7. 7. BigML, Inc #DutchMLSchool • Generalization for iid data • Assume training and runtime data are drawn from the same distribution • Strong theoretical guarantees • Generalization across domains • Causal Transportability • Domain-Adversarial Training Today: Generalization is Key 7
  8. 8. BigML, Inc #DutchMLSchool • Predicting Lung Cancer • T: Lung Cancer • C: Chest Pain • A: Patient is taking aspirin • K: Patient is a smoker (not observed) • S: The distribution of A may change between training and deployment (change of hospital) • Goal: Create a predictive model that does not depend on S • Guaranteed to generalize to new hospital (assuming this causal model is correct) Causal Transportability (Pearl & Bareinboim, 2011) (Subbaswamy et al., 2018) 8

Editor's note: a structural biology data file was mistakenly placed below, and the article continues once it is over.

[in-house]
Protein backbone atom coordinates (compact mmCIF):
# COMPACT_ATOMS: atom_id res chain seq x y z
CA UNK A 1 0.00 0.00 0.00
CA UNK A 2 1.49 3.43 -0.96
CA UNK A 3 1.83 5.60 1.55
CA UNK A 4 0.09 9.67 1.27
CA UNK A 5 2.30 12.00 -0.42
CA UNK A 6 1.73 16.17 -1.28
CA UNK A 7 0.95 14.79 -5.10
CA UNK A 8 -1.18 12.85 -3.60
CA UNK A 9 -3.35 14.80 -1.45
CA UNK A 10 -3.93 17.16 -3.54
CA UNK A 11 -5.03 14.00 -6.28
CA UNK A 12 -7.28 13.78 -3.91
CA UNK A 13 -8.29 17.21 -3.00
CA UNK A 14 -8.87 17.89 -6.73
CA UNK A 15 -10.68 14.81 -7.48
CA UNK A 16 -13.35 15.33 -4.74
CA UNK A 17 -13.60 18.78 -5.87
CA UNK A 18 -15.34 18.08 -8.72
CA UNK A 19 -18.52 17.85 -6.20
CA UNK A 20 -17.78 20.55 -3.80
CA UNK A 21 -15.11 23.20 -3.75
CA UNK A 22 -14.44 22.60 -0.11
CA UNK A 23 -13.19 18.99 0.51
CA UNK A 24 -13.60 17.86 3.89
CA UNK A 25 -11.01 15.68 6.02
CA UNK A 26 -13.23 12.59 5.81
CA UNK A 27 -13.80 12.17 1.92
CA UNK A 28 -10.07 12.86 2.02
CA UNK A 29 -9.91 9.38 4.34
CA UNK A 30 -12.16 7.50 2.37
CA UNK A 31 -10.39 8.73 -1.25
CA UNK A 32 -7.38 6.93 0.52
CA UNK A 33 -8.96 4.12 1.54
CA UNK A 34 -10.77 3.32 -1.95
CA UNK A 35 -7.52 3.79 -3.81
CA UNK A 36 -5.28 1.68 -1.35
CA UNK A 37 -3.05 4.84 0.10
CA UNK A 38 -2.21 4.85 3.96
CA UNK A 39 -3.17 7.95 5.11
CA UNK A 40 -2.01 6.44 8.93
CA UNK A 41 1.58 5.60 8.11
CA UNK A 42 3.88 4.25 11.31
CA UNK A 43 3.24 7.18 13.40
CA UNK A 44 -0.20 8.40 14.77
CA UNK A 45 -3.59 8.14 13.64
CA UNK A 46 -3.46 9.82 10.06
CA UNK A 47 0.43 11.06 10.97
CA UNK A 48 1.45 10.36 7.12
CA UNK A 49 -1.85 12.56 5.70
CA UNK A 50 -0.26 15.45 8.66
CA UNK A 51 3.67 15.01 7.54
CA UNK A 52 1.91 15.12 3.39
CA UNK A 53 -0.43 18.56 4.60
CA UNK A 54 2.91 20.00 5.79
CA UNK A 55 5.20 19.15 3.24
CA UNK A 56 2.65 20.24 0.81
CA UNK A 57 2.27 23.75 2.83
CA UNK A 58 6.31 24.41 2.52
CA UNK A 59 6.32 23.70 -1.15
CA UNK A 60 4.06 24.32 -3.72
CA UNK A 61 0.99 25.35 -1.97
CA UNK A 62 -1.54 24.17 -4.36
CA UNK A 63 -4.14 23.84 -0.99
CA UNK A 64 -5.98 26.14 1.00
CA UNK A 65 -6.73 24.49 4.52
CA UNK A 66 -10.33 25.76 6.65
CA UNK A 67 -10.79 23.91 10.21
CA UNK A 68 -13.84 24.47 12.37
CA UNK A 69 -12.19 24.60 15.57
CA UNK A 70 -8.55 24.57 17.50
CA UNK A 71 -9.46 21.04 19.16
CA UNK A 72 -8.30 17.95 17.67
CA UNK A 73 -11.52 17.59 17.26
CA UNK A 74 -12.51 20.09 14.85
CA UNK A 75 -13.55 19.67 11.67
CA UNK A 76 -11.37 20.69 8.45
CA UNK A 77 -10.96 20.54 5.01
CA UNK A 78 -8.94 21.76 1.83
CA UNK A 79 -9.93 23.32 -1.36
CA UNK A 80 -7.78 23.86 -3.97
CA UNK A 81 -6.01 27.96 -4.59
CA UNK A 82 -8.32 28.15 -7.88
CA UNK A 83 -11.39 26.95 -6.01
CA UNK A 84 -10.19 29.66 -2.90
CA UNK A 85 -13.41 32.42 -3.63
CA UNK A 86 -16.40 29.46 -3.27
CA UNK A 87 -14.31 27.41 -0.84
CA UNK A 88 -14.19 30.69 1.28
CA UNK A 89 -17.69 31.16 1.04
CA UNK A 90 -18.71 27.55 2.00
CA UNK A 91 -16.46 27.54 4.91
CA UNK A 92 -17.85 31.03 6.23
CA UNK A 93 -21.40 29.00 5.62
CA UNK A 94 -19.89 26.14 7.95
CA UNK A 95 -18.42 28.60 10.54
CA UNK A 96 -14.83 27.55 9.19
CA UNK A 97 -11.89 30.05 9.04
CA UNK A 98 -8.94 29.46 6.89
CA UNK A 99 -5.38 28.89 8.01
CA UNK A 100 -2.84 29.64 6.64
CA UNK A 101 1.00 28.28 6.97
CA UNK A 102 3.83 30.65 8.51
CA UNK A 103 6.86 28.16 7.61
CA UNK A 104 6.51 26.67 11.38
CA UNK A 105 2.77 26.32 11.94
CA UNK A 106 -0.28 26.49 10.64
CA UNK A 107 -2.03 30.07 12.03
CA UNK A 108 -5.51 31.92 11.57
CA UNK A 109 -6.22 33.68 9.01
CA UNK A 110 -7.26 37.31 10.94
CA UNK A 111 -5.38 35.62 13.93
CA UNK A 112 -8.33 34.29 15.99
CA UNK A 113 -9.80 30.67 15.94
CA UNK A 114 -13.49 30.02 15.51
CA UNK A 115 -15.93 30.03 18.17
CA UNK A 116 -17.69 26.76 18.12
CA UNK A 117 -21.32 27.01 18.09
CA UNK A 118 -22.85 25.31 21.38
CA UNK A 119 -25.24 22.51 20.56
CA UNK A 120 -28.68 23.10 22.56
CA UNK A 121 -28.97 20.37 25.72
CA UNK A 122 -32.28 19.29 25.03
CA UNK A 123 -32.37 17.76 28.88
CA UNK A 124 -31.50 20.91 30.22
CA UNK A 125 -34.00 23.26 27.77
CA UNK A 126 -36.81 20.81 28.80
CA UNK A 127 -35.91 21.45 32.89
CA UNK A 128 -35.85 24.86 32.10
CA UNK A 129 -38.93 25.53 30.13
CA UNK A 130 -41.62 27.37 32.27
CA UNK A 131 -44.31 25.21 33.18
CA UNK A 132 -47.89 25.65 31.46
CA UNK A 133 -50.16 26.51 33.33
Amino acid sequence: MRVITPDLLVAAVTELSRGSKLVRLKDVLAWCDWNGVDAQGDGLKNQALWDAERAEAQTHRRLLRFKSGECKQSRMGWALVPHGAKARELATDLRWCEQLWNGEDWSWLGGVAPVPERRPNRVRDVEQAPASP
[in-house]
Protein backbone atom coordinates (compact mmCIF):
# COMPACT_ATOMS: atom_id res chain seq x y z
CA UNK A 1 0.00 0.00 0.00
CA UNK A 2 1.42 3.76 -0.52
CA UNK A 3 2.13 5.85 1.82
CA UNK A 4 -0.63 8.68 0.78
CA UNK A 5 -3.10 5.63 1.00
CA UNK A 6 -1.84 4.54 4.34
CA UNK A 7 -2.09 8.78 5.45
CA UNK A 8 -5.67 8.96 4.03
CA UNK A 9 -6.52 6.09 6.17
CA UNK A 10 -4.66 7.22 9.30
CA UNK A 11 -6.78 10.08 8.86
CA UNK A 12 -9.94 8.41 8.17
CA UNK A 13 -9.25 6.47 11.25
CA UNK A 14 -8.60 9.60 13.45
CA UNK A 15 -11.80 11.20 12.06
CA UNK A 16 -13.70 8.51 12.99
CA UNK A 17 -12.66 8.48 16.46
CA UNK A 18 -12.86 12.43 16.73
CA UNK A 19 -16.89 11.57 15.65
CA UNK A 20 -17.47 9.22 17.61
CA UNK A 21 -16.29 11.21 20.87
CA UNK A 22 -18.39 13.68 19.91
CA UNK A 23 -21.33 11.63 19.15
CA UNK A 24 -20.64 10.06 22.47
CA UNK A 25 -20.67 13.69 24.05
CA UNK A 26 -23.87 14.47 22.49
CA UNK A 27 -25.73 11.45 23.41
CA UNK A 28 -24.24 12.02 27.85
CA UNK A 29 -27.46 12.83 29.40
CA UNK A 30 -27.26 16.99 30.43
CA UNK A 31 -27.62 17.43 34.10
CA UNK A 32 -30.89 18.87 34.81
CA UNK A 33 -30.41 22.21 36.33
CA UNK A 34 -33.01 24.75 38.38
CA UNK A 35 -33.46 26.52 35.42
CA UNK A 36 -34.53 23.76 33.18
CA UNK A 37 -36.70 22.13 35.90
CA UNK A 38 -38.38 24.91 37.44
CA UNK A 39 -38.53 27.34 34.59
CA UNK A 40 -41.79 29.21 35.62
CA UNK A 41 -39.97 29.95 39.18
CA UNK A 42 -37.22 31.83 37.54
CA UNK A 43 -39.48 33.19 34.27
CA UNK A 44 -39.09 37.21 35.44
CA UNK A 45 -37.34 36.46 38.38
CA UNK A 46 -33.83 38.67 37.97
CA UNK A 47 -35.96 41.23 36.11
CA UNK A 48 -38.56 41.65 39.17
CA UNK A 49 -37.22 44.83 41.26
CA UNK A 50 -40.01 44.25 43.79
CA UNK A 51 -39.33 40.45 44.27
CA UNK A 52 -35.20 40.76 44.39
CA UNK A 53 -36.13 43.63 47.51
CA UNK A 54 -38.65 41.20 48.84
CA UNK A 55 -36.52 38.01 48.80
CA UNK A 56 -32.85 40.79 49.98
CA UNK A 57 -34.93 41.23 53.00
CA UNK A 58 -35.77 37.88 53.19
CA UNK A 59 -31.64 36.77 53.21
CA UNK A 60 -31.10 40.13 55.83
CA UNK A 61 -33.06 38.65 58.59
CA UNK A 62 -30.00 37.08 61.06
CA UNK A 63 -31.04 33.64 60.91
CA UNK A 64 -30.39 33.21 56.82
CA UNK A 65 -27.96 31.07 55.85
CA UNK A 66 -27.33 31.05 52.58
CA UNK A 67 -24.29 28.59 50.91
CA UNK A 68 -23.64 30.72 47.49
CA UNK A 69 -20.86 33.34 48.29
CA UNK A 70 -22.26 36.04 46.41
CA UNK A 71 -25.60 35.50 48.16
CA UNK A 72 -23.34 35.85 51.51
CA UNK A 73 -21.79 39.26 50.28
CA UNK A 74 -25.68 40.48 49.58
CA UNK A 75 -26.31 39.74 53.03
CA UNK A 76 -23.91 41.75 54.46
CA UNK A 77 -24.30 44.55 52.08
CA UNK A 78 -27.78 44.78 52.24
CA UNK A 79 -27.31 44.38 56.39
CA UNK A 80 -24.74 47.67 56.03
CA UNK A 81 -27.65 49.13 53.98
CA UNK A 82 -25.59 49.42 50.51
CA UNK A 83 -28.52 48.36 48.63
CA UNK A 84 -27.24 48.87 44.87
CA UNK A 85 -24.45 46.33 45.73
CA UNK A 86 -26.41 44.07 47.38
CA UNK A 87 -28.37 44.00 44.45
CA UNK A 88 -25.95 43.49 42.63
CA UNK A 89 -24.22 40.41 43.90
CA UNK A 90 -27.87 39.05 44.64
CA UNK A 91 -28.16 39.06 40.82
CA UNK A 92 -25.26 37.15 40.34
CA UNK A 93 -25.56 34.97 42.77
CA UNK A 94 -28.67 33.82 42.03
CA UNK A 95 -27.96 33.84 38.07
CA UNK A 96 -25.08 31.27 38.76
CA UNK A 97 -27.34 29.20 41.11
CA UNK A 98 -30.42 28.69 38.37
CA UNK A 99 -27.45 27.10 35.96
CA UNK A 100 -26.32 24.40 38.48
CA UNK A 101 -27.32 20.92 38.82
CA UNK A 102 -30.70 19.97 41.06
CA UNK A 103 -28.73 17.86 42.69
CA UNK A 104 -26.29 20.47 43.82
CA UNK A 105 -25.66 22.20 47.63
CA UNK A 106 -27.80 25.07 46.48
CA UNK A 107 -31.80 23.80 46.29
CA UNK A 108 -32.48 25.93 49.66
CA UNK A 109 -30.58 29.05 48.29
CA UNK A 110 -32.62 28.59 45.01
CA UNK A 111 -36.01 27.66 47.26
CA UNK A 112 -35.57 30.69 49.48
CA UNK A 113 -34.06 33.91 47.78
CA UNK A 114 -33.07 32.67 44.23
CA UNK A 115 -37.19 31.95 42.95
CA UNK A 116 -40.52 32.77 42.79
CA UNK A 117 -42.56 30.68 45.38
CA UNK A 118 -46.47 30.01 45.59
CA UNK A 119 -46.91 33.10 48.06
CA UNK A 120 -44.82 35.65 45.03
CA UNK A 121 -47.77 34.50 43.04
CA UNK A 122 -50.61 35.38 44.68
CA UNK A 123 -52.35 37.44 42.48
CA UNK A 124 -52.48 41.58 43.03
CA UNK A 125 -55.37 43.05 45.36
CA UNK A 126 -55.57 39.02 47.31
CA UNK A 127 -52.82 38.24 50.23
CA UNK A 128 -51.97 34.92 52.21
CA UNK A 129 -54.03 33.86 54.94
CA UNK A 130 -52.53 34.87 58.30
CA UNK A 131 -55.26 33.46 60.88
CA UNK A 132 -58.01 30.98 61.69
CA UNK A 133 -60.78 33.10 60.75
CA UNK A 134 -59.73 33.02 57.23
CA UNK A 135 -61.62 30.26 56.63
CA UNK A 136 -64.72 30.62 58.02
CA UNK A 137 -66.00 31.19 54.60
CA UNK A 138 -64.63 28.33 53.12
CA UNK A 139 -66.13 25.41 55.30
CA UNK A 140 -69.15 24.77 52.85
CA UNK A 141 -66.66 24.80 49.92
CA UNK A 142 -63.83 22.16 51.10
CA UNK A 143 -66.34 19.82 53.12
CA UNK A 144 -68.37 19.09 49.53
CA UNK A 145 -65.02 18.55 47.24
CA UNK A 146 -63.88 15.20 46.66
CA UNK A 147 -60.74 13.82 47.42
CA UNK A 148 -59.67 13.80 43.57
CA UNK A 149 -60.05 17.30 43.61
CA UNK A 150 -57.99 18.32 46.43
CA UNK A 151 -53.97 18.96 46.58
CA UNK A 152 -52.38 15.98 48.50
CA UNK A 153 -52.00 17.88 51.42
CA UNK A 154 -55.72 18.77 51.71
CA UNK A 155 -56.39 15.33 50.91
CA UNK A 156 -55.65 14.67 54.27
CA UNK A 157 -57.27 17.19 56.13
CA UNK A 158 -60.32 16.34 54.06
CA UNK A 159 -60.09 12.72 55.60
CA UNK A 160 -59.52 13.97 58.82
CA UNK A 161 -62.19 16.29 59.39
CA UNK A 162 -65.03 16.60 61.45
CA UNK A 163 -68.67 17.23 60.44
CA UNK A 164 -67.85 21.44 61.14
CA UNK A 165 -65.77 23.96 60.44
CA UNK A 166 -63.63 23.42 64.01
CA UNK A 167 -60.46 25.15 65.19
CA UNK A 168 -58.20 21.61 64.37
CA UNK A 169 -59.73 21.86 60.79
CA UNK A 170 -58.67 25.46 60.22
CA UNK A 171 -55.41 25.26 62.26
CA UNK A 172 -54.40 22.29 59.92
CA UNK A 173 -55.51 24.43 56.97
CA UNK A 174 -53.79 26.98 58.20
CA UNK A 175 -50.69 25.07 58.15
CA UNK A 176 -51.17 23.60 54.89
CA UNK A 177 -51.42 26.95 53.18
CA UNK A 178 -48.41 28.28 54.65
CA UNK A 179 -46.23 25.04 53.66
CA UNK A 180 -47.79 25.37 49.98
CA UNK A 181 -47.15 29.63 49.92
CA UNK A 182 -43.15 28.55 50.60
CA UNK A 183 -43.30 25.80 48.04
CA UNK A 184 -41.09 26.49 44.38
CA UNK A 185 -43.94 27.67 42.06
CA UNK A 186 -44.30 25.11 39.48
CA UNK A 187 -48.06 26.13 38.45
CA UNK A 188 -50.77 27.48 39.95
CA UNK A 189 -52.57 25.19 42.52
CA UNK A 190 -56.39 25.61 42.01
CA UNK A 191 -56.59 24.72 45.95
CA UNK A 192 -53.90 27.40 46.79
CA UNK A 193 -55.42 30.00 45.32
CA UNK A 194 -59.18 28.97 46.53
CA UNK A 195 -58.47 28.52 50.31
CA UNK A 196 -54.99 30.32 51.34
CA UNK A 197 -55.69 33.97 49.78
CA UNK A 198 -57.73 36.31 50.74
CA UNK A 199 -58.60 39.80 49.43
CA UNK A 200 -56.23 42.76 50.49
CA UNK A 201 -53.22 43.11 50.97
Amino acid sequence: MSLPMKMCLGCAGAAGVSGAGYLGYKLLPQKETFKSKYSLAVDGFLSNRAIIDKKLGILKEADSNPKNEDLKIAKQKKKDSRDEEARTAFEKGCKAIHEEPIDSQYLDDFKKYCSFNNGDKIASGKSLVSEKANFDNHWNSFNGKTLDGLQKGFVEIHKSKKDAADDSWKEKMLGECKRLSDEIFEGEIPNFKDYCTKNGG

9. 9. BigML, Inc #DutchMLSchool • Generate all models that can make 𝑇 independent of 𝑆 • Evaluate each model on validation data • Keep the best model • Guaranteed to transport across hospitals provided that the causal diagram is correct Graph Surgery Technique Encourages thinking ahead about possible changes at deployment time 9
  10. 10. BigML, Inc #DutchMLSchool • Given: • Training data points from two or more domains: 𝐷 , 𝐷 𝐷 points are labeled pairs 𝑥 , 𝑦 𝐷 points are unlabeled 𝑥 • Training: • For 𝐷 points: Predict the correct label • For all points: Predict the domain 1 vs. 2 • Find weights that give accurate predictions for 𝐷 and chance predictions for the domain Domain Adversarial Training (Ganin, et al., 2016) Ganin, et al., JMLR 2016 10
  11. 11. BigML, Inc #DutchMLSchool Experiments 11
  12. 12. BigML, Inc #DutchMLSchool Challenge #2: Feature Engineering 12